Salt: The Forgotten Killer
… and FDA's Failure to Protect the Public's Health
Salt, at the levels present in the diets of most people around the world, is probably the single most harmful substance in the food supply. Salt is used liberally in many processed foods and restaurant meals, with some meals containing far more than a day's worth of sodium.
Reducing sodium consumption by half would save an estimated 150,000 lives per year. That in turn would reduce medical care and other costs by roughly $1.5 trillion over 20 years.
The link to salt consumption
- Consuming more salt tends to increase blood pressure and the risk of heart attacks, strokes, congestive heart failure, and kidney disease.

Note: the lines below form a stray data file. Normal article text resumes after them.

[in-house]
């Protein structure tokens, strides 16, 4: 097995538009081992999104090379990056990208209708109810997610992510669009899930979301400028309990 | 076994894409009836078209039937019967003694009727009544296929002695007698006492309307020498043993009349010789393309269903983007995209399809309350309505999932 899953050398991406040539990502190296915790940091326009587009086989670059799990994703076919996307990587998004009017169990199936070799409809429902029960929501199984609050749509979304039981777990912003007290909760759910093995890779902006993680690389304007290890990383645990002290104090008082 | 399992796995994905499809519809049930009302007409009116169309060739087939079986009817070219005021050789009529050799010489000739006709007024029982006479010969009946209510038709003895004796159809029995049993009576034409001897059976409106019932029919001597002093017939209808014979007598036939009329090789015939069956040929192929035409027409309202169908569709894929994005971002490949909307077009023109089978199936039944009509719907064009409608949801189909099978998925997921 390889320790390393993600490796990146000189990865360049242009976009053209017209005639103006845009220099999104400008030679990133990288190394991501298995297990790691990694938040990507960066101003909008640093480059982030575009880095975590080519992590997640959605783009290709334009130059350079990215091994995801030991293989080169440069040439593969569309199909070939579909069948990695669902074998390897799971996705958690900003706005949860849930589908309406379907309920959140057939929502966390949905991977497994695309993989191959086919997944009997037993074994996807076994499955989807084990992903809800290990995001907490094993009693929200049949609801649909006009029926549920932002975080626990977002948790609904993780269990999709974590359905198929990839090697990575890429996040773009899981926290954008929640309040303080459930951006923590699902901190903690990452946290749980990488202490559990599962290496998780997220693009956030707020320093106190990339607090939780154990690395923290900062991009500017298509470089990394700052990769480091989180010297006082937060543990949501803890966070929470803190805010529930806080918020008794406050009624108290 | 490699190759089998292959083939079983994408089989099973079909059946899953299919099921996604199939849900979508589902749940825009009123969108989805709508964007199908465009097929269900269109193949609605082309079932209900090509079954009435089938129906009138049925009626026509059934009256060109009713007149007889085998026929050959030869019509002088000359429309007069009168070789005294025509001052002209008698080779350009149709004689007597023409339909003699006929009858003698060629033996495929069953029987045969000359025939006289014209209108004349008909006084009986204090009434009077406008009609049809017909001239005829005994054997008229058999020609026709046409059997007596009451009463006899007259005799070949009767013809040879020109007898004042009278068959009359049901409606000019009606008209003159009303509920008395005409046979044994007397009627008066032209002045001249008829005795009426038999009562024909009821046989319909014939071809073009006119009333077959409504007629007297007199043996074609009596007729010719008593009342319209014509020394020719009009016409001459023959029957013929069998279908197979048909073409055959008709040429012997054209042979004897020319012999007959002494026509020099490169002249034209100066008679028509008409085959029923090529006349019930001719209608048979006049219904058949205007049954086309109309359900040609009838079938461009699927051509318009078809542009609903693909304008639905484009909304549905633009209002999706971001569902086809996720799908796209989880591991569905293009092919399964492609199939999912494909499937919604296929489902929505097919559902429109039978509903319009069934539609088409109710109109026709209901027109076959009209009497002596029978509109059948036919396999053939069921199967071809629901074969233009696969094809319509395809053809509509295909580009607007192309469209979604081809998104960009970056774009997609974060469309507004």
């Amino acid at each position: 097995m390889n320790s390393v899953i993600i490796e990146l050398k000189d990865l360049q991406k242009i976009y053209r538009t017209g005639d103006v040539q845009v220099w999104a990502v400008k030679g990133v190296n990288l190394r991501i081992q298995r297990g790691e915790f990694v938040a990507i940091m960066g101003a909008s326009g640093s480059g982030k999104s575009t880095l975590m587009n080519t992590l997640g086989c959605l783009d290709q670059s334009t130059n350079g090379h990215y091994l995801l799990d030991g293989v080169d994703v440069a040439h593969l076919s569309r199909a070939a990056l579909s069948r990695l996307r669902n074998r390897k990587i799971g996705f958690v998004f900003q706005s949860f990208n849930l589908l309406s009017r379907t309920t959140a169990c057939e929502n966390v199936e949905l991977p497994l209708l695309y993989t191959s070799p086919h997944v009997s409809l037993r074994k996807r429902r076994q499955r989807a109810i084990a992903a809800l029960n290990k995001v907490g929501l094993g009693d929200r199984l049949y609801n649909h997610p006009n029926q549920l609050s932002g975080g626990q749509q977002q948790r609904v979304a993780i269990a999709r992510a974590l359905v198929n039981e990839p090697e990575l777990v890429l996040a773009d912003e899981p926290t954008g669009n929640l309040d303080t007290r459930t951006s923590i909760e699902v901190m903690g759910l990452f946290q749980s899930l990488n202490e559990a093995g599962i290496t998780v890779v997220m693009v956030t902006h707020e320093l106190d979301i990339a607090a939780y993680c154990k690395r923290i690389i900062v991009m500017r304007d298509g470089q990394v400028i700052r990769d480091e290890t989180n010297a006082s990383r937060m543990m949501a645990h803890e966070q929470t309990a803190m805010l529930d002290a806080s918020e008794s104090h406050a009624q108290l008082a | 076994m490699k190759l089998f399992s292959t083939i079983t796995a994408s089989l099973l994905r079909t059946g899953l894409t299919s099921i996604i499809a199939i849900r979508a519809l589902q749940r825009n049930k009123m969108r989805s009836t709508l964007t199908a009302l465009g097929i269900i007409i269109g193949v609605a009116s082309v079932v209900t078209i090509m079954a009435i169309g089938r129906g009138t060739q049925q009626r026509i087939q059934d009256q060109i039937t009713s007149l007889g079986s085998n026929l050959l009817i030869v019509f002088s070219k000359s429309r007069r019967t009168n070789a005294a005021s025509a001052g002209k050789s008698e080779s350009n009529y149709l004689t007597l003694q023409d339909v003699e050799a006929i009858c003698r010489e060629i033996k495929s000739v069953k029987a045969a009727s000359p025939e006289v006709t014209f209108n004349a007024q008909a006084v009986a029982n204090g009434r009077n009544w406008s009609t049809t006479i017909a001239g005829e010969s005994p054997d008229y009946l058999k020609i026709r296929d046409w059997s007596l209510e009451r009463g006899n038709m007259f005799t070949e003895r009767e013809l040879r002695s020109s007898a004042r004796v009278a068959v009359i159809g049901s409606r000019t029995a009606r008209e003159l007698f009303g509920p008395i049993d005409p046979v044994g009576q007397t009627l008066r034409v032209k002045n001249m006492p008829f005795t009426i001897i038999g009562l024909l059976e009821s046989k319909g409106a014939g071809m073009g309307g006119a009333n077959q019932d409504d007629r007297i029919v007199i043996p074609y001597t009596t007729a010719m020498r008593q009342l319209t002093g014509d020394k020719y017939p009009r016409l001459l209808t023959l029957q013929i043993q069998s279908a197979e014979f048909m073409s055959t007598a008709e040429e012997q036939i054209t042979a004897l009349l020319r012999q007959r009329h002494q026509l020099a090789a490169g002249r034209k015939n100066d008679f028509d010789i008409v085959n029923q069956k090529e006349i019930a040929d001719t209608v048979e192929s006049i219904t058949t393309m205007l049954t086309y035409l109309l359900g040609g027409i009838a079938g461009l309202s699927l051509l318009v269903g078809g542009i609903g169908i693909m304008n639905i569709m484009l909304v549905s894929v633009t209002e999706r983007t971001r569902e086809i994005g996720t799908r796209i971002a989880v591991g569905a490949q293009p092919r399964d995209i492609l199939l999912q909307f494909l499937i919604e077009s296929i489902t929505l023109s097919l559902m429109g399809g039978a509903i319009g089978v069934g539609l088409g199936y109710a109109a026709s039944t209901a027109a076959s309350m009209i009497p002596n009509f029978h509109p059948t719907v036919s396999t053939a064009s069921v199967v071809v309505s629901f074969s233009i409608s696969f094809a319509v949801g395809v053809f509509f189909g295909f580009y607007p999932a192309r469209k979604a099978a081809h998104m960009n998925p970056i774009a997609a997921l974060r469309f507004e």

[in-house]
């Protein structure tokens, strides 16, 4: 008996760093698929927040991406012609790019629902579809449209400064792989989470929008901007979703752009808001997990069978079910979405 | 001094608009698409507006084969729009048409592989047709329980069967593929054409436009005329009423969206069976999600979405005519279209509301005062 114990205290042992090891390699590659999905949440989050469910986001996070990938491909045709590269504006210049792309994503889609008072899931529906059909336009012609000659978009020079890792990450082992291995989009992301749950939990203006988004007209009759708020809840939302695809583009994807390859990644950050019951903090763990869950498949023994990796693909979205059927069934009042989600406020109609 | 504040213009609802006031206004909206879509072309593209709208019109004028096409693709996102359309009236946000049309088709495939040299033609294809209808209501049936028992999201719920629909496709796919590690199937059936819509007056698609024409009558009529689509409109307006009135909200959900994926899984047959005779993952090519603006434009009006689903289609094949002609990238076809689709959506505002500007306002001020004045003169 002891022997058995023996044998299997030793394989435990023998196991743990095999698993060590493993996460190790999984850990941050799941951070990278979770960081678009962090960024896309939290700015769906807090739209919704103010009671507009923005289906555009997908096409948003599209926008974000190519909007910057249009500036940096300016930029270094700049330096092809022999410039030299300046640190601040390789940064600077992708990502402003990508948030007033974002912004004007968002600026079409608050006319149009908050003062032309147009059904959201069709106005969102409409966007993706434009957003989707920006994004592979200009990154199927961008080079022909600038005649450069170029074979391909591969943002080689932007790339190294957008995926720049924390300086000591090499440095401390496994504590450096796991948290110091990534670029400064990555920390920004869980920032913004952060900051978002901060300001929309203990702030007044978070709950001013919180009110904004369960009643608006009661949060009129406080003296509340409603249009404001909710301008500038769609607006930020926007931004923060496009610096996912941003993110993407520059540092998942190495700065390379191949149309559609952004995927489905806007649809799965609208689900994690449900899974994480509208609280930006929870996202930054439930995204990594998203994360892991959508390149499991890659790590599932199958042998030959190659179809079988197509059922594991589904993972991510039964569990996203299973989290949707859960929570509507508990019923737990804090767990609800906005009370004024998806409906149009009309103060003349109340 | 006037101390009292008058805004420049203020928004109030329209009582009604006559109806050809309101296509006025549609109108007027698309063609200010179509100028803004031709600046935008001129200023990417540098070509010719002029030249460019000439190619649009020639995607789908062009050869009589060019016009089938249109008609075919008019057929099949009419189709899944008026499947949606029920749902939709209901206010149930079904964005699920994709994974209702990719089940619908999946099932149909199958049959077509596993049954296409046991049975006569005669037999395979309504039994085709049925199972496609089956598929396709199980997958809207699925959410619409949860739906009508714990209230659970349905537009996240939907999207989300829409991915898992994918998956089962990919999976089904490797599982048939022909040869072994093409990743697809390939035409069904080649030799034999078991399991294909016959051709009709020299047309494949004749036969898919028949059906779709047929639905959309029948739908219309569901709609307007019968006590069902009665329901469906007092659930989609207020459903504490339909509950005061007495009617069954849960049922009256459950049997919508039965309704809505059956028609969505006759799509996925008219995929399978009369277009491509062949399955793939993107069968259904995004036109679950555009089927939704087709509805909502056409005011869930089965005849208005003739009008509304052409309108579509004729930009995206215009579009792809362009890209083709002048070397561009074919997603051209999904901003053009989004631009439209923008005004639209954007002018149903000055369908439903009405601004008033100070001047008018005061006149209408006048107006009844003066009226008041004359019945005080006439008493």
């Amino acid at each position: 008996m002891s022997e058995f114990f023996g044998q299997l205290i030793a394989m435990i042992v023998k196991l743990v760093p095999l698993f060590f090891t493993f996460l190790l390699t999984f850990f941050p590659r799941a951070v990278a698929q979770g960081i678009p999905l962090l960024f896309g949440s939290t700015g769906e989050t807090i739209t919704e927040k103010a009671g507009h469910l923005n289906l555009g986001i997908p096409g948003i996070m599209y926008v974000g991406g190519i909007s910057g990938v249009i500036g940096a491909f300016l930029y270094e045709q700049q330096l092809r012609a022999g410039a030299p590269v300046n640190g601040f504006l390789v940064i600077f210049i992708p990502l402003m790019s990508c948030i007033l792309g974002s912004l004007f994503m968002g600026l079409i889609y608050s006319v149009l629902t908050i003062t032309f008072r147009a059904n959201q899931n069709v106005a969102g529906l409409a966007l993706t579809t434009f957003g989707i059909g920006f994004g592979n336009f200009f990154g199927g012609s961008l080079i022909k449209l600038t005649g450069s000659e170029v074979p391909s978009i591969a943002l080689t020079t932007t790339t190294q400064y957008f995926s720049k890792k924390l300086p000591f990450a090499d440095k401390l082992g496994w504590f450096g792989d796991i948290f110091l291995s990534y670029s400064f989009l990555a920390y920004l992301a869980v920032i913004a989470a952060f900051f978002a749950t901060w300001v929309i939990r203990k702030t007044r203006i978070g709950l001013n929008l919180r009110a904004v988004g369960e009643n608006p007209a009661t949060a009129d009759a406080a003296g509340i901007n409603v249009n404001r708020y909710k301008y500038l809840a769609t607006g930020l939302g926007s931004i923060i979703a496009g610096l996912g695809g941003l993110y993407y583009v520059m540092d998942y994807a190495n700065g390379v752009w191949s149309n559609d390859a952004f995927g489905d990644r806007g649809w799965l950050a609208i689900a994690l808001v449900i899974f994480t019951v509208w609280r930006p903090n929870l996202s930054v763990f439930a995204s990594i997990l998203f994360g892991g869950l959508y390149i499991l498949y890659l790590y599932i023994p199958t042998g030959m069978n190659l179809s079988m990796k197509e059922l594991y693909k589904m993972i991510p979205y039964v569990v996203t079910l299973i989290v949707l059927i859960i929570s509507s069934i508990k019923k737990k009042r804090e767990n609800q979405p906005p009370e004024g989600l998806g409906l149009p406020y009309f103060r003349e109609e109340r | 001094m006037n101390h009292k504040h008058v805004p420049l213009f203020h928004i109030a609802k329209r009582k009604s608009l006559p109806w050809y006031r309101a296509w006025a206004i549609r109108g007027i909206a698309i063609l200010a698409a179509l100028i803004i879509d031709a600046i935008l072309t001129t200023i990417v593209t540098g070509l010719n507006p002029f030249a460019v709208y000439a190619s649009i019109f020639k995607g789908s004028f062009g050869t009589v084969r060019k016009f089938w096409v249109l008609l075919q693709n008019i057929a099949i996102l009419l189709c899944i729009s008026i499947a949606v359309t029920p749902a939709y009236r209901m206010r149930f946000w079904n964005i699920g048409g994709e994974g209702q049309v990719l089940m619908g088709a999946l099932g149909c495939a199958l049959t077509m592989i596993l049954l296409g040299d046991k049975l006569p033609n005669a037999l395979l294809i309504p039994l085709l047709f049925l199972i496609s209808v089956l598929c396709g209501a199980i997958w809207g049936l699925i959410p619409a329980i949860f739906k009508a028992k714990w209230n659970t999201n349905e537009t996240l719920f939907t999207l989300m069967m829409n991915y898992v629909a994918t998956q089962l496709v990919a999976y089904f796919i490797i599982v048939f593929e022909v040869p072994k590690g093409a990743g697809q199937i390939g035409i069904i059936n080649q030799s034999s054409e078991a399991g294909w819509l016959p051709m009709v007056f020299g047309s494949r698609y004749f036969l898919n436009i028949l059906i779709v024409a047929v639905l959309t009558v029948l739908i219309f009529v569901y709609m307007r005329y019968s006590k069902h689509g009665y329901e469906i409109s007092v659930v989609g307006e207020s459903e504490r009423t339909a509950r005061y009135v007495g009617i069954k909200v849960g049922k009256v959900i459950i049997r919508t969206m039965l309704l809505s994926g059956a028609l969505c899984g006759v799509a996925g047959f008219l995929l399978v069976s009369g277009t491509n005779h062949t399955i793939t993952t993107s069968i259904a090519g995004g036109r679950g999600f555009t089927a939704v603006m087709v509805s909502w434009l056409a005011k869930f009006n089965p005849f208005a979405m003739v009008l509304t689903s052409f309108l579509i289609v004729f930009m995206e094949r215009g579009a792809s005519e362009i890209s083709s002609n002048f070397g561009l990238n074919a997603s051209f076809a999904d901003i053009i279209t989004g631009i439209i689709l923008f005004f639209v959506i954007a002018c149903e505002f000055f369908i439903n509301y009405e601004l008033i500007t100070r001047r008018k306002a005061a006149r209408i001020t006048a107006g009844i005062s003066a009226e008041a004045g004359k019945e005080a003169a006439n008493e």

- Sodium intake—mostly from salt—has drifted upwards over the past 30 years and now averages about 4,000 milligrams per day—about twice the recommended amount.
- The vast majority—about 77 percent—of sodium comes from processed foods and foods eaten outside the home.
- Many restaurant meals provide more than a whole day's worth of sodium. Thousands of packaged foods provide one-fourth or more of a day's maximum recommended intake.
- Many health and medical organizations have advocated a 50 percent reduction in sodium in processed and restaurant foods over the next 10 years.
- The U.S. Food and Drug Administration and the Department of Agriculture have done little to reduce sodium consumption.
- Consumers should choose less-salty foods.
- Food manufacturers and restaurants should use as little salt as possible in their products.
- Government should:
- set gradually declining limits on the salt content of foods that provide the most salt to the average diet
- encourage food manufacturers and restaurants to voluntarily use less salt
- require chain restaurants to put warning notices on their menus, menu boards and brochures for foods and meals that are extra high in sodium.
- improve labeling of packaged foods to highlight those that are high in salt